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The Philosophy of UX: Interaction Designer Natalie Lew

By Charles Purdy

Natalie Lew

As a student at the University of Washington, Natalie Lew found a way to combine her passion for design with her passion for philosophy and problem-solving. This year—after she graduates in June—the new Adobe Creative Resident will work on developing an open-source interaction-design toolkit that will allow social entrepreneurs and organizations to benefit from smarter design.

Lew, who grew up in Redmond, Washington (the home of Microsoft), calls the Seattle area a wonderful place to live, but she is approaching the coming year ready to explore new ground—not only because the Creative Residency entails a lot of travel (which it definitely does!), but also because her Residency project will take the new graduate into uncharted territory.

“This is something that I’ve never done before,” says Lew. “I’m doing a project by myself for a year—and that kind of freaks me out when I really start to think about it…. But on the flip side of that, it gives me an incredible opportunity to pursue a passion that I have.”

For a self-initiated practice project for the Seattle Aquarium, Lew created a new visual identity and designed a new service application to aid people visiting the site.

A USER-EXPERIENCE TOOLKIT

When interaction design is done well, it’s invisible to most of us—it makes doing what we want to do (and what the designers want us to do) perfectly intuitive. But this ease does not come easy, and a lot of thought and expertise go into creating digital user experiences that work.

Lew wants to apply her own user experience (UX) expertise to creating a toolkit for people and organizations who need it. What that will look like is not entirely certain; discovering its best form will be part of her process, as iteration and exploration are always a necessary part of the interaction-design process. And as she works, Lew will be sharing that process with us. She explains, “I’m going to be developing a UX toolkit that is open-source and interdisciplinary, with little pieces of different steps in the UX process that are going to be consumable for everyone. What that might look like is a website or another open-source platform where people are able to check out ideas on how you go about thinking about the many elements of information architecture and interaction design.”

Lew worked on this project with four peers at the University of Washington: this app, called Dub Cal, scrapes event information from Facebook, the University of Washington Calendar, list servs, and manual input to create a cohesive and interactive student calendar (shown are wireframes [top] and primary screens).

She continues, “I would imagine this toolkit to have downloadable PDFs, Illustrator files, XD files, and so on, that would aid my audience in each step of the UX process…. And what I want to do is really make that process shine and show people all of the little steps that I use. I’ll also be talking to other professionals, other masters in this field, to get an idea for how they work.”

To test her toolkit, Lew expects to work with social organizations and create case studies, which she will also share. “My year will be somewhat fluid,” she says.

MELDING DESIGN AND PHILOSOPHY

Lew will enter the Adobe Creative Residency with twin degrees in interaction design and philosophy; for her, the two fields go together naturally. “I think people often assume that studying philosophy is kind of unreasonable, but I think of philosophy as the platform that you build your career on top of. Then you’re able to think about those values that are so imperative to philosophy—questioning things, being curious, and always trying to understand more about a problem. Studying philosophy and ethics really helped me think about problem-solving, which I think is the primary element of UX design.”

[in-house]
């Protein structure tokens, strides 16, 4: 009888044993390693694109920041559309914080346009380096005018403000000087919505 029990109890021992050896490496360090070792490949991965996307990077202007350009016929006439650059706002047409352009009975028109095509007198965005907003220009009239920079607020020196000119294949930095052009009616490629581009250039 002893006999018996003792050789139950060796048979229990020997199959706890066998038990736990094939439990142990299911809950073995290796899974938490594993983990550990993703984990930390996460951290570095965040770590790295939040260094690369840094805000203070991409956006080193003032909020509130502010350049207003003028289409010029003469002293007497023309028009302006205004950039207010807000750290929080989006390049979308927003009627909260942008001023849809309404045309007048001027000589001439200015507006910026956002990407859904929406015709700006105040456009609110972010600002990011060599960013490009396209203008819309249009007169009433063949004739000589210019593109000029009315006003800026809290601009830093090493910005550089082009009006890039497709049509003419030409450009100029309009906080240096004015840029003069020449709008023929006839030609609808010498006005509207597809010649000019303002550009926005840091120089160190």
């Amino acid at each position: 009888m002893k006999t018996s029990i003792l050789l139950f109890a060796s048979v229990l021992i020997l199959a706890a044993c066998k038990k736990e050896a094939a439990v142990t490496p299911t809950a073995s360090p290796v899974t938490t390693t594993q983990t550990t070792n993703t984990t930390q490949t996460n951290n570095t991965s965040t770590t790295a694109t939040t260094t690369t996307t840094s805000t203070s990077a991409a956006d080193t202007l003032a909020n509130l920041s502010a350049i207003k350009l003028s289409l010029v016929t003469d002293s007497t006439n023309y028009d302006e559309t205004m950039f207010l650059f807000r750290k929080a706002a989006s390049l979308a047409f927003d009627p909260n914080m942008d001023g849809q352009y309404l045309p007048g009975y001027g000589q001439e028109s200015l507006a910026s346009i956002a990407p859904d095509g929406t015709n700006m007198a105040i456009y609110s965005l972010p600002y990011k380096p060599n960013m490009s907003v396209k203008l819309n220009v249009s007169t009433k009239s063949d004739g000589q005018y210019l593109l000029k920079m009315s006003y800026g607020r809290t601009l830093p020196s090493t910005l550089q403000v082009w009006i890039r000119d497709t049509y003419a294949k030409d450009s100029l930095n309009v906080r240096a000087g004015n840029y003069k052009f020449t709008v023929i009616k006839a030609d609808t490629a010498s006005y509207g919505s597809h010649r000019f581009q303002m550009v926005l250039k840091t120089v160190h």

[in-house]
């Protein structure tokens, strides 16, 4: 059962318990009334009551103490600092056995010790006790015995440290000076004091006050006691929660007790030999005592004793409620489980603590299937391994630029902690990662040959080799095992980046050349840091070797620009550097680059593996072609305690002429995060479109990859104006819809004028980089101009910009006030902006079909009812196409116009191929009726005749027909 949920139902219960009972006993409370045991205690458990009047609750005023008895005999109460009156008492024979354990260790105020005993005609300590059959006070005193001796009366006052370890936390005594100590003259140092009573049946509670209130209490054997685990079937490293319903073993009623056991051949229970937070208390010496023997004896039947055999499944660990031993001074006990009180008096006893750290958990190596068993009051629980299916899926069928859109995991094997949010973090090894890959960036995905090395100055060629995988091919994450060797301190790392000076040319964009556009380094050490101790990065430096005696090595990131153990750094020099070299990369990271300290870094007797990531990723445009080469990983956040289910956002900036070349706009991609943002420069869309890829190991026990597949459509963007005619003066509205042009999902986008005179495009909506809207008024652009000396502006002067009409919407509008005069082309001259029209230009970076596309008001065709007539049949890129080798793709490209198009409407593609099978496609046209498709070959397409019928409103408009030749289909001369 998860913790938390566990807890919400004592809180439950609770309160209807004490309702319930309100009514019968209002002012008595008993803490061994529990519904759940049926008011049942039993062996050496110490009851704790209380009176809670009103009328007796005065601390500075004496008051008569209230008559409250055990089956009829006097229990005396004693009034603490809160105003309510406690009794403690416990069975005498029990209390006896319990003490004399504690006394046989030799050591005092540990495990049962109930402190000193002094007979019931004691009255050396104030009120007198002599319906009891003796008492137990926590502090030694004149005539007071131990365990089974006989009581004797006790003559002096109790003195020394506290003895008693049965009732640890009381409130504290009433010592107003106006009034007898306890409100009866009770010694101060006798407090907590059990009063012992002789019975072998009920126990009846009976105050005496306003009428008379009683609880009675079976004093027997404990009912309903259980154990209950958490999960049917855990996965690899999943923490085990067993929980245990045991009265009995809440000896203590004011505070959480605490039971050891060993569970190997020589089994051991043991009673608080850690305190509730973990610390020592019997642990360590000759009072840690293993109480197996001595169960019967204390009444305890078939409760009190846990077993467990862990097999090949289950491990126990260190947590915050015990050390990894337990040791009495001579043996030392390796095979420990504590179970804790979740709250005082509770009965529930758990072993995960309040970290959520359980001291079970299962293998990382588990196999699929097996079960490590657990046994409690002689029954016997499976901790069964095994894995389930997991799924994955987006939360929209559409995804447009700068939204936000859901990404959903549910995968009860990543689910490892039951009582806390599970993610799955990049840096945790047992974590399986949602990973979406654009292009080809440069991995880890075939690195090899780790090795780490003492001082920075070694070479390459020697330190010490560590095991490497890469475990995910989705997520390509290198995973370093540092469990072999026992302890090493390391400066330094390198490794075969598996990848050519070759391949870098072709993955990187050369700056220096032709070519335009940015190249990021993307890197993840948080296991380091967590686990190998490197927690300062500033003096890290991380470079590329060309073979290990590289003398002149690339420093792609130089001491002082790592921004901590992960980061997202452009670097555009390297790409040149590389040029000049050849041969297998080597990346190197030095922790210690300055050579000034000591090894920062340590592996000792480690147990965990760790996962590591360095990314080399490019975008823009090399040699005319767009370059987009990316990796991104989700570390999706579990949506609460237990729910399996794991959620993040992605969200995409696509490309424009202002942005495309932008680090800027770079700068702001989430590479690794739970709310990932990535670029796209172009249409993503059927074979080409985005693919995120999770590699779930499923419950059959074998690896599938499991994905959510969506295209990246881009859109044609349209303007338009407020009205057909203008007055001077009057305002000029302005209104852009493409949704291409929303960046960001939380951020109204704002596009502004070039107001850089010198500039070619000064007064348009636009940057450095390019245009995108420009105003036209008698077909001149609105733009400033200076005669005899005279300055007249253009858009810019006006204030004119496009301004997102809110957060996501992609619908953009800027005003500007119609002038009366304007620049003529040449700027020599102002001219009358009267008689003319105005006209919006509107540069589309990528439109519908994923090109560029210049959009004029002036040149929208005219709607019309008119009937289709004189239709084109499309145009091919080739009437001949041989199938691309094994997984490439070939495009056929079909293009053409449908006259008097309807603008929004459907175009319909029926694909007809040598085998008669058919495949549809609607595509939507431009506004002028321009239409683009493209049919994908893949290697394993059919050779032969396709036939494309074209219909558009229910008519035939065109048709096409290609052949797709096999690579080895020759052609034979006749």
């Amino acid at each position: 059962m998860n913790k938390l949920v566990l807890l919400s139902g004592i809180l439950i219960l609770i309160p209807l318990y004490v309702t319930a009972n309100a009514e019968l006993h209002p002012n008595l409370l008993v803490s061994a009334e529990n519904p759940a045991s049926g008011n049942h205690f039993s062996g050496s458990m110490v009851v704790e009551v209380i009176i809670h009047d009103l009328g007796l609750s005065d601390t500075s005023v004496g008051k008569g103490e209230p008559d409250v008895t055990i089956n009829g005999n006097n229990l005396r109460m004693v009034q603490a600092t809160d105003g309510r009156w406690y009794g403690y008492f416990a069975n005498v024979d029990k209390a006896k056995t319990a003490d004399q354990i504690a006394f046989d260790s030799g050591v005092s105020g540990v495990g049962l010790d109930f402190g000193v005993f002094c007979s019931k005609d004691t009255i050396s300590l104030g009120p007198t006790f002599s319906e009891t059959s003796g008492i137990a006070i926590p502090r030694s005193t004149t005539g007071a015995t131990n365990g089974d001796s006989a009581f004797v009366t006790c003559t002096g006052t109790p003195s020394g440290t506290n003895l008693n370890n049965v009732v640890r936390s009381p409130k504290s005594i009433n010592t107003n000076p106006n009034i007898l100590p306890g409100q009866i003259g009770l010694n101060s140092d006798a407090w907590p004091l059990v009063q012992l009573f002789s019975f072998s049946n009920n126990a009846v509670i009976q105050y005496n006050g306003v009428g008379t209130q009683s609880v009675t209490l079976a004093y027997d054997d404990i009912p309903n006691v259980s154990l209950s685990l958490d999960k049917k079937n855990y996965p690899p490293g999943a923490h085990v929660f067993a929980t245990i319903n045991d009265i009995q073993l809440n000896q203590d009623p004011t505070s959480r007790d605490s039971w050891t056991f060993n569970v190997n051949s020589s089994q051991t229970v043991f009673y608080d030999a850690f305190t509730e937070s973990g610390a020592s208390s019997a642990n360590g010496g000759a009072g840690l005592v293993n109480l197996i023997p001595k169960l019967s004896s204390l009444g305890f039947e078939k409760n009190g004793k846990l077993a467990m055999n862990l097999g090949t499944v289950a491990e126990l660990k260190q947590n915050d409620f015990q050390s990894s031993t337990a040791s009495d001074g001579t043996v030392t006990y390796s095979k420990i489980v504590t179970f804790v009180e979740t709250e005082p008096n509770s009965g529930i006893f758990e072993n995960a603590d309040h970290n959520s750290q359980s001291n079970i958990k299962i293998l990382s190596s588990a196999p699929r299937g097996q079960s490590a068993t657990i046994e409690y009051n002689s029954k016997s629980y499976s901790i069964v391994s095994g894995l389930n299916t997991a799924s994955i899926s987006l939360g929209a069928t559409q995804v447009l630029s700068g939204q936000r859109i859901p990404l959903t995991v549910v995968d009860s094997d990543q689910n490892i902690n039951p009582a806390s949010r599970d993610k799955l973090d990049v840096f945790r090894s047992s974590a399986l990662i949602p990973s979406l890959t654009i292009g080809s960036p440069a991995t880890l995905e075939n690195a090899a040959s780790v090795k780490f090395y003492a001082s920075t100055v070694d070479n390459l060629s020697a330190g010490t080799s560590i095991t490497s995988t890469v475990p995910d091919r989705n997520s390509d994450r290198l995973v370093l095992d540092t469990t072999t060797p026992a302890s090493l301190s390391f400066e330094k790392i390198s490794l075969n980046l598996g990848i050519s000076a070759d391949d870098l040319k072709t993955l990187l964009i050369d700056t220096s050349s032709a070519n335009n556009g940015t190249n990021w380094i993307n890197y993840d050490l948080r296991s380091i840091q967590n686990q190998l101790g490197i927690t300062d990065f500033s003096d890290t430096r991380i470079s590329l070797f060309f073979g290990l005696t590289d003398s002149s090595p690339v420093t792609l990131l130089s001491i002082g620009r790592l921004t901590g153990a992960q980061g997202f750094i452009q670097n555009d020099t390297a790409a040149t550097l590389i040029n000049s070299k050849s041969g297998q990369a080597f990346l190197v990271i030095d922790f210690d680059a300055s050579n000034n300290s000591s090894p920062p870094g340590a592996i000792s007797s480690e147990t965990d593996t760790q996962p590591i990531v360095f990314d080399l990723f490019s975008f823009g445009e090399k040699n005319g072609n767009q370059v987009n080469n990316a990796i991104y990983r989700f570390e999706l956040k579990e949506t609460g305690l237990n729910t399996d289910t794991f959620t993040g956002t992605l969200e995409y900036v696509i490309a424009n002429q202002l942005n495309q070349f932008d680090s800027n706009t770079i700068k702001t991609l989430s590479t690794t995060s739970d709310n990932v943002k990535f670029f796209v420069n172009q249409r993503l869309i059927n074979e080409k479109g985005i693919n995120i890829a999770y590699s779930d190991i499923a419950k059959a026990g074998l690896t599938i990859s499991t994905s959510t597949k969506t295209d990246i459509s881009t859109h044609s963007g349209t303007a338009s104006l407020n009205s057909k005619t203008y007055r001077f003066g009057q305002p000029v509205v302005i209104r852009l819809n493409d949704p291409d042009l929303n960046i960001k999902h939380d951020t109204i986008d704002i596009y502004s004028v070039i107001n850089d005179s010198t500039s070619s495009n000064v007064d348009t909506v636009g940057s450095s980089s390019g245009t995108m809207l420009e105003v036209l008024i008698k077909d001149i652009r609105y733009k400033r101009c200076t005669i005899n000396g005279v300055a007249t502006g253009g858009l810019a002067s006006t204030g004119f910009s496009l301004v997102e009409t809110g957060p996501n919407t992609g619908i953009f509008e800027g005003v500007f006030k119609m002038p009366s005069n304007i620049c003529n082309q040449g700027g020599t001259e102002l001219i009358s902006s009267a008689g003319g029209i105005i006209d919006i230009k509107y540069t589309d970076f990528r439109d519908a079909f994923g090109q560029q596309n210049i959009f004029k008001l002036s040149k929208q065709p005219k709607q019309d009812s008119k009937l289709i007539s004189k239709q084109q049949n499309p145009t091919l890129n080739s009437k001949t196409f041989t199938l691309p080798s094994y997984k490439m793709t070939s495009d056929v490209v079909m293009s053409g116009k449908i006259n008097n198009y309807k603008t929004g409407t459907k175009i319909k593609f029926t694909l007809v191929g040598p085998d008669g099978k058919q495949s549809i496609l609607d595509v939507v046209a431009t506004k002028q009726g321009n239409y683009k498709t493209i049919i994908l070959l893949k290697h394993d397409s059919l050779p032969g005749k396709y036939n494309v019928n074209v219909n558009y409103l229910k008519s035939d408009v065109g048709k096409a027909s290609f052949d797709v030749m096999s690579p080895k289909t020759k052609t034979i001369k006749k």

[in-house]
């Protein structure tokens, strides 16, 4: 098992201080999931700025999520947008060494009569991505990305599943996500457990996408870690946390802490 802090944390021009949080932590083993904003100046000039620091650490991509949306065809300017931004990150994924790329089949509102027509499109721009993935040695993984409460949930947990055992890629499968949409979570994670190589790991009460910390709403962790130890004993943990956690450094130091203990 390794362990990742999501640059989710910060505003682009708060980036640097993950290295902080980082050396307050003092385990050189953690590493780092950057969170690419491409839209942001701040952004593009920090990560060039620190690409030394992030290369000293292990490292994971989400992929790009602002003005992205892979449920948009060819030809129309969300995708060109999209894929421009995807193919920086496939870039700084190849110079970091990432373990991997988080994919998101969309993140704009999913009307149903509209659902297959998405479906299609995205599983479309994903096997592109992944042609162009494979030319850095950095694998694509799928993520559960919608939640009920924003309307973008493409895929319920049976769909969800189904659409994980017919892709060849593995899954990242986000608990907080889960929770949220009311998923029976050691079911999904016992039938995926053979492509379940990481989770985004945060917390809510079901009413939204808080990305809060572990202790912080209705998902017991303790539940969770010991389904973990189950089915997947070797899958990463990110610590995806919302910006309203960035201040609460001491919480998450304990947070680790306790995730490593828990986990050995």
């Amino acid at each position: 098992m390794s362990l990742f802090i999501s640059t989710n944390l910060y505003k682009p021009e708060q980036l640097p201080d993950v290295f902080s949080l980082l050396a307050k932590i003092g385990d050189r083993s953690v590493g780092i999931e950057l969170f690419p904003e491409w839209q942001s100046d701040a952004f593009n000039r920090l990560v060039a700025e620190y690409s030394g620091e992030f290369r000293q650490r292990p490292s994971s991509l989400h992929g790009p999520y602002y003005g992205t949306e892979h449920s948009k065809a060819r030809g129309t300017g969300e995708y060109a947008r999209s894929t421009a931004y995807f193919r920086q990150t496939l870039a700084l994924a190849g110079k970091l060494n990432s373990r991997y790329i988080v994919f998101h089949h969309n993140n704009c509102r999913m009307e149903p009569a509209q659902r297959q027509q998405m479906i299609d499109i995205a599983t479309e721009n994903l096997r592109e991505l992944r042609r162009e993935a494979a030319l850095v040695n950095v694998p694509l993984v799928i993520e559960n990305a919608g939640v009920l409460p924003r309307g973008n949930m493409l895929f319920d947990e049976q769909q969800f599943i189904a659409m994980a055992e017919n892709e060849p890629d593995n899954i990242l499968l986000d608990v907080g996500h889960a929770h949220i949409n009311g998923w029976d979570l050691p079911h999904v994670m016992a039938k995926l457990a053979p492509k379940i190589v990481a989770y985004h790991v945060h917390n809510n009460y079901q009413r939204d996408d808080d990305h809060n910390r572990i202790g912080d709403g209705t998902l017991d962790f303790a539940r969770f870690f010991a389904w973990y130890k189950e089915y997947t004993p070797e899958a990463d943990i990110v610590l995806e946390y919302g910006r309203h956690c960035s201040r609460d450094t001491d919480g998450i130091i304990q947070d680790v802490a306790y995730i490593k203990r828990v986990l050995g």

Lew’s background in philosophy informs all the work she does: “Concepts like ethics and empathy—and I know that those are kind of buzzwords right now in the design community—are really fundamental to the work I’m producing,” she says. “And that means, for example, if I’m thinking about something in urban planning or health care, really consulting masters in those fields.”

Working with another student, Lew Molight designed and built a smart motion-detecting lamp that encourages movement—dubbed Molight.  

Working as a student intern, Lew has lent her efforts to projects at companies like Tectonic, and in addition to her student projects, she has done design work for her university’s student arts and entertainment organization. In the same way that she sees philosophy and design as intertwined, Lew’s professional interests and personal interests are also often inseparable: “We have people come and talk or perform at my school, and I do the design for those events [shown in header image]—I’ve always been passionate about arts and performance, going to see musicians and other artists. I’m also getting more into hands-on physical artwork, like block printing.”

THE YEAR AHEAD

For all of this year’s Creative Residents, there will be many surprises in the coming year—and Lew embraces the notion that she can’t plan all the details of how her Residency project will take shape.

“So far in school, I’ve had internships and jobs here and there, but I’ve never really had an opportunity to work individually to solve problems that I think are worth solving on a long-term scale. I think that, beyond the Residency, what I’ll learn will be really powerful.”

The Adobe Creative Residency empowers talented individuals to spend a year focusing on a passion project, while sharing their experiences and processes with the creative community.